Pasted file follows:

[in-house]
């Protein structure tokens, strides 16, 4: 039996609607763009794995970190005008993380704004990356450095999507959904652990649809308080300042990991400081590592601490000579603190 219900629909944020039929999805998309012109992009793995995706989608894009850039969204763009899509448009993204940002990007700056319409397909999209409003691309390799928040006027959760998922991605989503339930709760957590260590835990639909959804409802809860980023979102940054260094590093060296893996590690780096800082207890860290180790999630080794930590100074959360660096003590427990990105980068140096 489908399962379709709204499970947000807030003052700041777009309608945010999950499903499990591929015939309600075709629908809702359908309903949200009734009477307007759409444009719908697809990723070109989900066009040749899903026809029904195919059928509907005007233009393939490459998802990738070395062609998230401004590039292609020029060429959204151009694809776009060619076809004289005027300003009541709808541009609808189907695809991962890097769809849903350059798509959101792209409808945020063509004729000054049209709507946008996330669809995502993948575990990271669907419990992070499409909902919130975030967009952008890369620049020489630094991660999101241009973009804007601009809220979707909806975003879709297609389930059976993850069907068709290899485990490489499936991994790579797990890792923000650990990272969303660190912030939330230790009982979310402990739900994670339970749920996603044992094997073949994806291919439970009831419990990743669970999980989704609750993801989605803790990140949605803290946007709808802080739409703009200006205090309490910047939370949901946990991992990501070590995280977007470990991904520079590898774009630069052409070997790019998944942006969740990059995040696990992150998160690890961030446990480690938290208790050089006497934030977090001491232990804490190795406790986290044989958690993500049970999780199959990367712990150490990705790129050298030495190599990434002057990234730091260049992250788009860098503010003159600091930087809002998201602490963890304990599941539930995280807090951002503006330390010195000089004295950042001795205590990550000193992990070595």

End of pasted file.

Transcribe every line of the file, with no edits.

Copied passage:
[in-house]
């Protein structure tokens, strides 16, 4: 039996609607763009794995970190005008993380704004990356450095999507959904652990649809308080300042990991400081590592601490000579603190 219900629909944020039929999805998309012109992009793995995706989608894009850039969204763009899509448009993204940002990007700056319409397909999209409003691309390799928040006027959760998922991605989503339930709760957590260590835990639909959804409802809860980023979102940054260094590093060296893996590690780096800082207890860290180790999630080794930590100074959360660096003590427990990105980068140096 489908399962379709709204499970947000807030003052700041777009309608945010999950499903499990591929015939309600075709629908809702359908309903949200009734009477307007759409444009719908697809990723070109989900066009040749899903026809029904195919059928509907005007233009393939490459998802990738070395062609998230401004590039292609020029060429959204151009694809776009060619076809004289005027300003009541709808541009609808189907695809991962890097769809849903350059798509959101792209409808945020063509004729000054049209709507946008996330669809995502993948575990990271669907419990992070499409909902919130975030967009952008890369620049020489630094991660999101241009973009804007601009809220979707909806975003879709297609389930059976993850069907068709290899485990490489499936991994790579797990890792923000650990990272969303660190912030939330230790009982979310402990739900994670339970749920996603044992094997073949994806291919439970009831419990990743669970999980989704609750993801989605803790990140949605803290946007709808802080739409703009200006205090309490910047939370949901946990991992990501070590995280977007470990991904520079590898774009630069052409070997790019998944942006969740990059995040696990992150998160690890961030446990480690938290208790050089006497934030977090001491232990804490190795406790986290044989958690993500049970999780199959990367712990150490990705790129050298030495190599990434002057990234730091260049992250788009860098503010003159600091930087809002998201602490963890304990599941539930995280807090951002503006330390010195000089004295950042001795205590990550000193992990070595």